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World must stop finance woes hurting growth: Wen
BEIJING (Reuters) - Governments must do whatever is needed, and without delay, to limit damage to the global economy from the crisis ravaging financial markets, Chinese Premier Wen Jiabao said on Saturday.
Speaking after a summit of 43 Asian and European leaders, Wen also signaled that China would back France's drive for tougher global financial rules at a crisis summit that U.S. President George W. Bush will convene next month in Washington.
"We must use every means to prevent the financial crisis impacting growth of the real economy," Wen told a news conference following a two-day Asia-Europe Meeting (ASEM) of the 27 EU member states and 16 Asian countries.
Wen said China would actively participate in the November 15 summit with a "responsible and pragmatic" attitude.
President Nicolas Sarkozy of France, which currently holds the rotating EU presidency, said he expected concrete decisions to come out of the Washington talks, which had to address the underlying causes of the crisis, not just their effects.
"We have all understood that it will not be possible to simply meet and have a discussion. We need to turn it into a decision-making forum," he told the news conference.
"It is simply impossible to talk about taxes and the financial crisis without talking about currencies and the way they interact. All of this is of course going to be discussed."
Sarkozy has told Chinese President Hu Jintao that he fears the United States, which is wary of excessive regulation, would be content if the summit produced "principles and generalities," according to a French presidential official.
Wen said the right balance had to be struck between regulation and innovation, but added: "We need financial innovation, but we need financial oversight even more."
Japanese Prime Minister Taro Aso said damage had already been caused. "Since financial products have become global, one country alone cannot supervise them," he told reporters. "I think we have a lot to think about."
The biennial ASEM forum also addressed issues such as food safety, climate change and the U.N.'s development goals.
But it was the meltdown in global markets that galvanized what is usually a talking shop short on substance.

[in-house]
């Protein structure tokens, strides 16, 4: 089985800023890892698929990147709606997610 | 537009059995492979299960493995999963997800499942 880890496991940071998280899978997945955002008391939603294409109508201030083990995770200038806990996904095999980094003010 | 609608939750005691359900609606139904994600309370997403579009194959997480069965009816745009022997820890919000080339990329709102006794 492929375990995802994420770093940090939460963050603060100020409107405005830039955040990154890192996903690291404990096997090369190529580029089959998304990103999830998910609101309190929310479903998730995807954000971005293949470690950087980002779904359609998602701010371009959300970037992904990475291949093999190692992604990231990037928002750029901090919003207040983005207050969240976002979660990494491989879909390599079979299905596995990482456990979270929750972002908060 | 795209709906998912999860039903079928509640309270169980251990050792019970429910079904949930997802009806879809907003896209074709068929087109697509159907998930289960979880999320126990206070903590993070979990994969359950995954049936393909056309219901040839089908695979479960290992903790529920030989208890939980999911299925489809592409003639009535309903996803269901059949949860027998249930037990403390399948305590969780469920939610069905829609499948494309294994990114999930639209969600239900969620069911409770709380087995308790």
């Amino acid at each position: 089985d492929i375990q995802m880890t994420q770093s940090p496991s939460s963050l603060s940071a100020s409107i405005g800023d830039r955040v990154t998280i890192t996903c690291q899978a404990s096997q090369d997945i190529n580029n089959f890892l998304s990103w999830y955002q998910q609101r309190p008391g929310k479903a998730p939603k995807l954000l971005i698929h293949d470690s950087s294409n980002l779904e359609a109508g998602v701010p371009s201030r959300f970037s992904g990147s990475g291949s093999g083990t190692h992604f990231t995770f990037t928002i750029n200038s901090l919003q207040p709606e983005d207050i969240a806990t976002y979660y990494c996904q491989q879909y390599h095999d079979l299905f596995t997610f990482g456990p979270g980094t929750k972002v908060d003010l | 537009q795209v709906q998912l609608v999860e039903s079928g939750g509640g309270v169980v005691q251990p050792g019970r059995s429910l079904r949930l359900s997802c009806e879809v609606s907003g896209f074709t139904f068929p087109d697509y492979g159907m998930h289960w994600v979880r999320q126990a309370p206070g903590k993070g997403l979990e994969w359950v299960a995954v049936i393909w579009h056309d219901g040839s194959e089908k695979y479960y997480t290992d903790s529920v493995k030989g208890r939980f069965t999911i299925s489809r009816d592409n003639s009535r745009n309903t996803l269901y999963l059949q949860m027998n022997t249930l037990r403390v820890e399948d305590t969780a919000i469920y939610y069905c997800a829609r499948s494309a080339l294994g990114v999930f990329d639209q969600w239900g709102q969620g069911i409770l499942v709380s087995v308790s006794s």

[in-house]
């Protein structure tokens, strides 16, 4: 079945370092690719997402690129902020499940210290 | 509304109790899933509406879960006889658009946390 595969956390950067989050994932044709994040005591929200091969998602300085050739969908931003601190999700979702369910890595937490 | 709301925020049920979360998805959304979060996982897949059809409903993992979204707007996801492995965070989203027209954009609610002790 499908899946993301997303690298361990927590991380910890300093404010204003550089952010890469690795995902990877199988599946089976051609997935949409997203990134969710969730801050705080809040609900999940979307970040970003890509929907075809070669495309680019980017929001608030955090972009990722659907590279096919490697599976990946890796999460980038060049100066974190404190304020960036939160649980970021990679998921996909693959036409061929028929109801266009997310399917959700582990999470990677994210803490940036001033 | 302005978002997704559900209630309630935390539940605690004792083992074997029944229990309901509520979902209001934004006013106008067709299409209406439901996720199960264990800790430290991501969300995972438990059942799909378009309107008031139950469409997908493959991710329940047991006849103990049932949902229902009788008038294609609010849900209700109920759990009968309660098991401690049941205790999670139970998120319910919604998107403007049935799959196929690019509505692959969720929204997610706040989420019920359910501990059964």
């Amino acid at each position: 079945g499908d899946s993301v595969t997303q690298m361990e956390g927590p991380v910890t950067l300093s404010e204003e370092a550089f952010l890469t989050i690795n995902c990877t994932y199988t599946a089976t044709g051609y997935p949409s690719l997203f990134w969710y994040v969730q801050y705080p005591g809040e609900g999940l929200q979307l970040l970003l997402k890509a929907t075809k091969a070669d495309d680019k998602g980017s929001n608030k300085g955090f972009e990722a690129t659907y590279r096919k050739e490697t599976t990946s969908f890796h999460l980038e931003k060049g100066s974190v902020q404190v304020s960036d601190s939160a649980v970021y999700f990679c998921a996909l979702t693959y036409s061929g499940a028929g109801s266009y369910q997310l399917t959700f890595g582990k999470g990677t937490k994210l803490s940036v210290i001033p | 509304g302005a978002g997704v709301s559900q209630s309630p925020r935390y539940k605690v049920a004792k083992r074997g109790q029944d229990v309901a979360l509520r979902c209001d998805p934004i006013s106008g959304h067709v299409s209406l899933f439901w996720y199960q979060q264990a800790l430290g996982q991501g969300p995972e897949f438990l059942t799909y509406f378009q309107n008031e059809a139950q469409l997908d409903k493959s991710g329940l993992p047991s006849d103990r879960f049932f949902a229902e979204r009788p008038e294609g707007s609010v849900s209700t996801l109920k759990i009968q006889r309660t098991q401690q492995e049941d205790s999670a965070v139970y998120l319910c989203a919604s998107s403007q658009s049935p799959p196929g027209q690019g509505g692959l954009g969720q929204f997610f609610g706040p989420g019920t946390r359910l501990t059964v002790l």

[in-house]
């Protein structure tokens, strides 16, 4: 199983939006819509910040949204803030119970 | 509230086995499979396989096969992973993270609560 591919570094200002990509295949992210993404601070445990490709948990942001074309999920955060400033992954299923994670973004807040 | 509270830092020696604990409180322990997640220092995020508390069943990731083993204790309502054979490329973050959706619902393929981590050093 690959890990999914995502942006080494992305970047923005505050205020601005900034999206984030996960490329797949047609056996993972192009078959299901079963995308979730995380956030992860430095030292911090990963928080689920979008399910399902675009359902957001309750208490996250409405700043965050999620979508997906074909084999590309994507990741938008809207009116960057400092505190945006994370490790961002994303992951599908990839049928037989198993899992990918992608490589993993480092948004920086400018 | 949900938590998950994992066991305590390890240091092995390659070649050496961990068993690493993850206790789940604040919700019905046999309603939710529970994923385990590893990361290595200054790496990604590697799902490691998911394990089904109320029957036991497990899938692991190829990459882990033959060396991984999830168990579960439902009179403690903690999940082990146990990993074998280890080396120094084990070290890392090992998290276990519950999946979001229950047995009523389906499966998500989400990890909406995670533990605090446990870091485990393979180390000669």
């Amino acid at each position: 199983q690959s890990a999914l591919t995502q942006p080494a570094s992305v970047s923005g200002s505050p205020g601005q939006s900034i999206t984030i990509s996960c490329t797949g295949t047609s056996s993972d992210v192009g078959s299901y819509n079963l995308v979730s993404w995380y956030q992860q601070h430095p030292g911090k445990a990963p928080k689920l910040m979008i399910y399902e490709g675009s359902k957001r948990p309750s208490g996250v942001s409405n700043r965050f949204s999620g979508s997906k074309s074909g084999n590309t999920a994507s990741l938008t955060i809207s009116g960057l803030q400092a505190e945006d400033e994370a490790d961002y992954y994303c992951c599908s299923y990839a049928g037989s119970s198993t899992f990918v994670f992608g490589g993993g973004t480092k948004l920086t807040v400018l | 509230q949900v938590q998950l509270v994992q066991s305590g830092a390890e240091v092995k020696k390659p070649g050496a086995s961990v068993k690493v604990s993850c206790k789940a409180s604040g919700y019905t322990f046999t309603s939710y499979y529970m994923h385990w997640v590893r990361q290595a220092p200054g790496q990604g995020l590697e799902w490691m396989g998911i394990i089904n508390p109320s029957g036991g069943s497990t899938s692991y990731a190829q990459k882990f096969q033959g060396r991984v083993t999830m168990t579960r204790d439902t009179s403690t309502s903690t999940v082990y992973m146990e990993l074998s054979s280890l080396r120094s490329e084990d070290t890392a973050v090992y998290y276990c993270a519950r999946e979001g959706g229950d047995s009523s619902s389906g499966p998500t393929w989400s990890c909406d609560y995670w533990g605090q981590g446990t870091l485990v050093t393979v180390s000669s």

Leaders woke to news that Wall Street had closed at 5-1/2 year lows, but the losses in the main stock indexes of around 3.5 percent were not as bad as expected given that shares in Japan had slumped 9.6 percent and Europe had sunk 5.4 percent.
Many economists say the United States and much of Europe are already in recession.
Private-sector activity in the 15 nations that use the euro contracted last month at the fastest pace since the currency was launched in 1999, while Britain's economy shrank 0.5 percent in the third quarter, much more than expected.
Confidence, cooperation and responsibility were the key to ending the malaise, Wen said.
"Confidence means that all countries, especially the developed ones, need to speedily take decisive measures to stabilize the financial markets so as to make people more confident, restore their confidence," the premier said.
He said weakening external demand was hurting China's economy, but not too badly. China's growth slowed sharply to 9 percent in the third quarter from 11.9 percent in all of 2007.
Beijing was confident that it could put a floor under the economy through appropriate policies such as developing the countryside and the vast provinces of western China, he said.
"Our domestic demand still has much potential. As long as our policies are on target, we can maintain steady, relatively fast growth," he said.
European Commission President Jose Manuel Barroso called for a "comprehensive, global" agreement on climate change based on "shared and differentiated" responsibilities -- a coded acknowledgement that rich states must do more than poorer nations like China to curb greenhouse gases.
"Just because we have a financial crisis, it does not mean that the climate change threat has disappeared," he said.
(Reporting by Jason Subler, Chris Buckley and Simon Rabinovitch; Additional reporting by Yoko Nishikawa; Writing by Alan Wheatley; Editing by Nick Macfie and Elizabeth Piper)
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